O riginally published on June 23, 2011 in the News section of Fuller Theological Seminary’s homepage. To read on fuller.edu, click here.

Rabbis and Pastors Search for Common Ground at Interfaith Event
Rabbi Mark S. Diamond and President Richard J. Mouw lead dialogue about Israel

More than 60 Los Angeles-area pastors, rabbis, and other members of the Jewish and evangelical Christian faith communities convened at the Jewish Federation Goldsmith Center in Beverly Hills on Tuesday, June 21, for an interfaith dialogue event, “Searching for Common Ground: Christians and Jews Talk About Israel.” 

Seventh in an annual series of rabbi-pastor dialogues cosponsored by Fuller and Southern California’s Board of Rabbis, the program featured Rabbi Mark S. Diamond, executive vice president of the Board of Rabbis of Southern California, and Fuller President Richard J. Mouw. “We have created a safe space to discuss difficult and sensitive issues,” said Rabbi Diamond in his opening remarks, listing past topics covered in the series, such as social justice and theodicy.

Encouraged by last year’s “refreshingly open, honest, and spirited” conversation that also focused on Israel, Diamond explained that this year they invited a more diverse audience, “beyond the core group of academics, pastors, and rabbis, in order to broaden and deepen the conversation” about Israel. Participants associated with a range of congregations and institutions—from Rabbi Yitzchok Alderstein, director of interfaith affairs at the Simon Wiesenthal Center, to Jean Bouchebel, director of resource development for World Vision International— gathered for a candid and civil discussion of the Israeli-Palestinian conflict and ways people of faith can work together for peace in the Middle East.

Both Dr. Mouw and Rabbi Diamond gave presentations, with Mouw briefly explaining the three most common stances toward Israel found in Evangelicalism. On one end of the spectrum is dispensationalism, with its strong belief that God promised Israel to the Jewish people, and on the opposite end are those Evangelicals who believe Jews don’t have any special status with God, subscribing to replacement theology, which sees God’s covenantal promises as transferred to Gentile Christians. Mouw, however, proposed a third view, using the grafting imagery in Romans 11:17-18—which portrays the Gentiles as “a wild shoot . . . grafted in among the others”—to explain that there is “not a brand new Israel, but an expanded Israel” consisting of Gentile and Jewish believers enjoying God’s blessing together.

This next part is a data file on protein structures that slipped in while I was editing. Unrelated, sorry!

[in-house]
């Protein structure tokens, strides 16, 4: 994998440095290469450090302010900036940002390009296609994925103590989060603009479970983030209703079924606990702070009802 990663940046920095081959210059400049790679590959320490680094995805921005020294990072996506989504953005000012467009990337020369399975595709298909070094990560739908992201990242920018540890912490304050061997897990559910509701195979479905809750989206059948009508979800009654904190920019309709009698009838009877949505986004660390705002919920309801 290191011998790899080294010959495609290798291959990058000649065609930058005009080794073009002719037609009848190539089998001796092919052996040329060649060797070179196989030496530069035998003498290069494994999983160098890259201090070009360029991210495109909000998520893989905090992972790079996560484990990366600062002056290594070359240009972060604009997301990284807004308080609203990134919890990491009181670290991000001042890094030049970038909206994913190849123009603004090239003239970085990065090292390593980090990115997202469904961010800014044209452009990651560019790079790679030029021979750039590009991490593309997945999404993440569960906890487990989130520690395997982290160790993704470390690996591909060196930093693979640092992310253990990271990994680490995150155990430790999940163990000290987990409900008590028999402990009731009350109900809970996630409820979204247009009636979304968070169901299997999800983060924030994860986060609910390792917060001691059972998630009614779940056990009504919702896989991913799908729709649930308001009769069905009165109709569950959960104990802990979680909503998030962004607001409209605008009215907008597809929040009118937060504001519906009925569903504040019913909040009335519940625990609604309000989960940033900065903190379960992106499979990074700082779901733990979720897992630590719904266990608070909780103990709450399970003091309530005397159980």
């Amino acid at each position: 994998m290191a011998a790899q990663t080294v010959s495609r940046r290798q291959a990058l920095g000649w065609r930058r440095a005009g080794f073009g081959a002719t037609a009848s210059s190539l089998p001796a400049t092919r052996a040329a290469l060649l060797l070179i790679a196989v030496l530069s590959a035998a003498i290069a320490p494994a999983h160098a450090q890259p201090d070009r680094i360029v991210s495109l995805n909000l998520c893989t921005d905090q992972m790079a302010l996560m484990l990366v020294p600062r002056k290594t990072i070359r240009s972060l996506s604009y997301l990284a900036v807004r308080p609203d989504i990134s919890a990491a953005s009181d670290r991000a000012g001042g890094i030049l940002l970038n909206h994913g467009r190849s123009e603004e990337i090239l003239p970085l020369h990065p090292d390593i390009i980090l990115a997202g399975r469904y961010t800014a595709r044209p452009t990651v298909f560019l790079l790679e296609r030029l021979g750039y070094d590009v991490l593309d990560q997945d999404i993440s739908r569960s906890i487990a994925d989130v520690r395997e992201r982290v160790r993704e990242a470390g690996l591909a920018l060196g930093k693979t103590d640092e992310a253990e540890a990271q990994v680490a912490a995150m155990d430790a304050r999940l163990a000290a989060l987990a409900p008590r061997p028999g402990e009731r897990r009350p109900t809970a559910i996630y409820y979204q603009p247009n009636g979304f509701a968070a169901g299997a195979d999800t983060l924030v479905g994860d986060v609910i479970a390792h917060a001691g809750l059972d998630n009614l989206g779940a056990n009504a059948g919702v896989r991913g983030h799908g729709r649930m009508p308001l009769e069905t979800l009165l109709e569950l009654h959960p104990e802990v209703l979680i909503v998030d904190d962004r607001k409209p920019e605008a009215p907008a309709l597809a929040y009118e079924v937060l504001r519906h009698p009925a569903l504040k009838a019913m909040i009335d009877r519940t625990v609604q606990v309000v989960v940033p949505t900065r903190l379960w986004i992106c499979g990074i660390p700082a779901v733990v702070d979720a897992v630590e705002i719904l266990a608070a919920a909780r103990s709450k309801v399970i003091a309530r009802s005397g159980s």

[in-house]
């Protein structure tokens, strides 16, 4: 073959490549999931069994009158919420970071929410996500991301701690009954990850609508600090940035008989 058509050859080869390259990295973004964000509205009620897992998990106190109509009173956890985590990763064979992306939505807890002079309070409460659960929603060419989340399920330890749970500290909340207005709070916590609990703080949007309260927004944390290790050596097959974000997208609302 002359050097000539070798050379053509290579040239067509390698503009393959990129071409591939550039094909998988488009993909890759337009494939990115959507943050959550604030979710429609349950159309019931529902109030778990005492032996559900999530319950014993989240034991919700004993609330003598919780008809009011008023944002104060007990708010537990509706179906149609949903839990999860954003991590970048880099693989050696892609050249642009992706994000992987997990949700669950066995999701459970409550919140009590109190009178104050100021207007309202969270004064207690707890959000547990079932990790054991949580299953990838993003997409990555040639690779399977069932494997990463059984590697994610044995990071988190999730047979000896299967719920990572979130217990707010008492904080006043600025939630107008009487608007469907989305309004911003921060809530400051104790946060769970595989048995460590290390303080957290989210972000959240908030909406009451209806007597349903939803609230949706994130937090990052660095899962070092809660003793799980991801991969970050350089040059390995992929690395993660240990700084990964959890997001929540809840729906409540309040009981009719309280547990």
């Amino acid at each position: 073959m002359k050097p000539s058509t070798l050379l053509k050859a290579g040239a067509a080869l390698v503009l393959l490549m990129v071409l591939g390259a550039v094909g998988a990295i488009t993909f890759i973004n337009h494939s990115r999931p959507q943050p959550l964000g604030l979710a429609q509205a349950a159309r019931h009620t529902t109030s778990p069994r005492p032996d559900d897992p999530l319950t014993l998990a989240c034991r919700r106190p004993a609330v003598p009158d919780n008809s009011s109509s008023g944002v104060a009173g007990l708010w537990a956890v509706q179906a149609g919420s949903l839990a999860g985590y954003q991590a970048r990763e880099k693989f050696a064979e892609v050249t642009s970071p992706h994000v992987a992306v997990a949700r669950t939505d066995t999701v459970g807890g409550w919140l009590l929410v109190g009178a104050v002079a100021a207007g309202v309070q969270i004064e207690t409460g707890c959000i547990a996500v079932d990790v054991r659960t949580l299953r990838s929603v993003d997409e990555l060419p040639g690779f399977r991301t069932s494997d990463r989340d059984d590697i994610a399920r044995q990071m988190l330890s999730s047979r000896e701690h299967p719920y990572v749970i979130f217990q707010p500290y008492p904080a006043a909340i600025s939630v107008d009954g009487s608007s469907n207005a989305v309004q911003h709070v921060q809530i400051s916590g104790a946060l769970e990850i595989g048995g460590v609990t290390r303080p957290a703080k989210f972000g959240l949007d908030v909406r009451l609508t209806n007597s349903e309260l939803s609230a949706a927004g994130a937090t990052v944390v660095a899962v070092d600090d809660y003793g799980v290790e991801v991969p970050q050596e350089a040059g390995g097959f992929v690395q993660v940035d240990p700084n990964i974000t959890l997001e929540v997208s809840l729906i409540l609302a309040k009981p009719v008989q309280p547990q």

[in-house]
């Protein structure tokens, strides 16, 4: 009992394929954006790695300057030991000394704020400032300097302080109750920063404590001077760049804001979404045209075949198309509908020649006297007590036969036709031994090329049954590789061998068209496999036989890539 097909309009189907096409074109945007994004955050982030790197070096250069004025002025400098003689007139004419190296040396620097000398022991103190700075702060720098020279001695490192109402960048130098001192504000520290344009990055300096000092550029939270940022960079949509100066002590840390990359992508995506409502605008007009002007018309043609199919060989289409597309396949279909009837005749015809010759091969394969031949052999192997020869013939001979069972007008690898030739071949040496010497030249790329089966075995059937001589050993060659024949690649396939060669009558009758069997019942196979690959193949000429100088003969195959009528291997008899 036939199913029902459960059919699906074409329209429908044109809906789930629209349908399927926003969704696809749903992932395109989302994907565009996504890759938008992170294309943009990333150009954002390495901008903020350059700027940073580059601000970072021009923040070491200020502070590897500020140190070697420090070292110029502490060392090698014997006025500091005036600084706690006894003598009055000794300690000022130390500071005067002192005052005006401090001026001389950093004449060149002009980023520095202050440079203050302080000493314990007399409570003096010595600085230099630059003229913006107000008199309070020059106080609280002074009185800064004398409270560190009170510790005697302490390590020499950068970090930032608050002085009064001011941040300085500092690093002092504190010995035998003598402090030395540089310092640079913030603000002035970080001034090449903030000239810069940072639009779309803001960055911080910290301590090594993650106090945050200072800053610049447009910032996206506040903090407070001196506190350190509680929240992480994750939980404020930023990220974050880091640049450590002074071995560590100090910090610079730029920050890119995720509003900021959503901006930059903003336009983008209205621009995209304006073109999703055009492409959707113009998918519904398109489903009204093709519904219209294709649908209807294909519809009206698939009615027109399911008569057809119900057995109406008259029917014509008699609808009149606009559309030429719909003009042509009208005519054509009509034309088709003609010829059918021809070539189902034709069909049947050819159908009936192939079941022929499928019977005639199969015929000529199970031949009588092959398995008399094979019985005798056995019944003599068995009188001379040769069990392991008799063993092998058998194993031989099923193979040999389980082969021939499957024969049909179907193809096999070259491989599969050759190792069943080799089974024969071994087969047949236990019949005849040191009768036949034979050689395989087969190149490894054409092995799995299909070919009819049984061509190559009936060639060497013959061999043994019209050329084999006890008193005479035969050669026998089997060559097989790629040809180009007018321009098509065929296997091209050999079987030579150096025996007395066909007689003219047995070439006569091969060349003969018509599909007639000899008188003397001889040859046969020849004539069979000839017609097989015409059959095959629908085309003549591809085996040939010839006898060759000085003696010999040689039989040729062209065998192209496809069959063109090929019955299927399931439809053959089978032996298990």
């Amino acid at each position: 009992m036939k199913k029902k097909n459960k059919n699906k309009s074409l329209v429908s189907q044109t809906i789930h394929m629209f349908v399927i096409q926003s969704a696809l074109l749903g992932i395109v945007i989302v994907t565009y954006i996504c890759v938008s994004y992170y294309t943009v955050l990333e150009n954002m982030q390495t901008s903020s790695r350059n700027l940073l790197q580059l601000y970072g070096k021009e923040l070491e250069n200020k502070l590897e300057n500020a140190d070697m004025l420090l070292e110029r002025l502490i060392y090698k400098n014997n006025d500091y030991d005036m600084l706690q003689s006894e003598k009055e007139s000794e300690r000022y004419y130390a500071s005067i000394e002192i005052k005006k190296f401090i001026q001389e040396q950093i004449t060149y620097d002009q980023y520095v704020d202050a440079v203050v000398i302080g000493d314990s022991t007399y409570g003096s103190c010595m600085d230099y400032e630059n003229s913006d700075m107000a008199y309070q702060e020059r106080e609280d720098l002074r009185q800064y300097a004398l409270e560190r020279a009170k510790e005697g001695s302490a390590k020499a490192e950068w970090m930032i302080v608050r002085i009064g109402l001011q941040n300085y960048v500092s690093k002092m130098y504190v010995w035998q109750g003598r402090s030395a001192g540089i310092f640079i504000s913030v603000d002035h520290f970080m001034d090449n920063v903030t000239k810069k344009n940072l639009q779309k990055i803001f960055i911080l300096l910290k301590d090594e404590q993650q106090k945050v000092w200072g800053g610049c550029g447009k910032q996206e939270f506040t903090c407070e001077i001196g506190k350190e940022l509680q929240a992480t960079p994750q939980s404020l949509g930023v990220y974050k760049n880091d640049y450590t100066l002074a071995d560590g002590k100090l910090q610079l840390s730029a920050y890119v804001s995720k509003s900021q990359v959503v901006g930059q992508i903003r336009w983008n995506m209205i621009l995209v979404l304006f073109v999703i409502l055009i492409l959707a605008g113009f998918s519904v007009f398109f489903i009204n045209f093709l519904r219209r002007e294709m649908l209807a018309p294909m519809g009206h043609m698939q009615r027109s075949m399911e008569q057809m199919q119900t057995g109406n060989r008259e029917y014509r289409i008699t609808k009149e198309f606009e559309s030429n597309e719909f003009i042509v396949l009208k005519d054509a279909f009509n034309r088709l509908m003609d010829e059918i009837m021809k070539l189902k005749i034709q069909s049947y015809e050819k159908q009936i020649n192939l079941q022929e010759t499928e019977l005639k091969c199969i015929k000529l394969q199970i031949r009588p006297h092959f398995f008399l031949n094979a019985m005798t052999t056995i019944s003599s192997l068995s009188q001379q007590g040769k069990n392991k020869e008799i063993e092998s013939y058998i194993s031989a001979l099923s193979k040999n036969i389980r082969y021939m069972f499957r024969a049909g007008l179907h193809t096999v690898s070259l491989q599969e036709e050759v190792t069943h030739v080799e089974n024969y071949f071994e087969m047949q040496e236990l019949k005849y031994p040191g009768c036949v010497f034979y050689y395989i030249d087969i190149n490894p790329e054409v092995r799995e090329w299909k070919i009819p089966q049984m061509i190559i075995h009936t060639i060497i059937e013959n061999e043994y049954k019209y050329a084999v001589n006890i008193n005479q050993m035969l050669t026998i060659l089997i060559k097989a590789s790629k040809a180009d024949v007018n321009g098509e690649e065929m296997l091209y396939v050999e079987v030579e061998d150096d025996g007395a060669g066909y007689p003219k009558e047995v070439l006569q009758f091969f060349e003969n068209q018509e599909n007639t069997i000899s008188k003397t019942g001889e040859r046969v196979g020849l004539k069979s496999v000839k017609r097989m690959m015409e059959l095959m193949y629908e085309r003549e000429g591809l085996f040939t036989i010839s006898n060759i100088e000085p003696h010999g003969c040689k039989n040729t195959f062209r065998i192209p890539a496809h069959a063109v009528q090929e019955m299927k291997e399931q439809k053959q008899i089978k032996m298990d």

In his presentation, Rabbi Diamond shared some Jewish perspectives on Israel, pointing out a major difference between Christian and Jewish starting points in the conversation. “Evangelicals tend to begin with the ancient—with the Scriptures—when formulating a view of Israel,” he said. “But Jews begin with the modern—with anti-Semitism.” Diamond also warned against the unhelpful exercise of comparing stories of oppression. “We would do well to end the unproductive cycle of saying, ‘My pain is greater than your pain,’” he said. “There is enough pain to go around.”

Ample time for small group discussions followed their presentations, as well as responses offered by Dr. John A. Huffman, former pastor of St. Andrews Presbyterian Church in Newport Beach, and Dr. Tamar Frankiel, dean of academic affairs at the Academy for Jewish Religion in Los Angeles. The conversation touched on many issues, including different solutions for peace that have been proposed and the sacredness of the land of Israel to the Jewish people.

In their closing remarks, Mouw and Diamond each stressed the necessity for both justice and peacemaking. “We need to work together for the kind of peace that eliminates injustice,” said Mouw. Diamond agreed: “When we want our voices heard, we must be balanced and nuanced as we work toward peace,” he stated, emphasizing the need to “invest in projects that bring Israelis and Palestinians to work together” and to organize trips to Israel that combine Jewish, Christian, and Muslim participants and itineraries.

Additionally, Mouw and Diamond encouraged humility in the dialogue and peacemaking process. “We must come humbly before the God of Abraham, Isaac, and Jacob,” remarked Mouw, “and stand before the gaze of God, who knows us better than we know ourselves.” Diamond further encouraged such transparency and humble openness. “For Israelis and Palestinians alike,” he said, “peace will only come when we see the image of God in the face of the other.”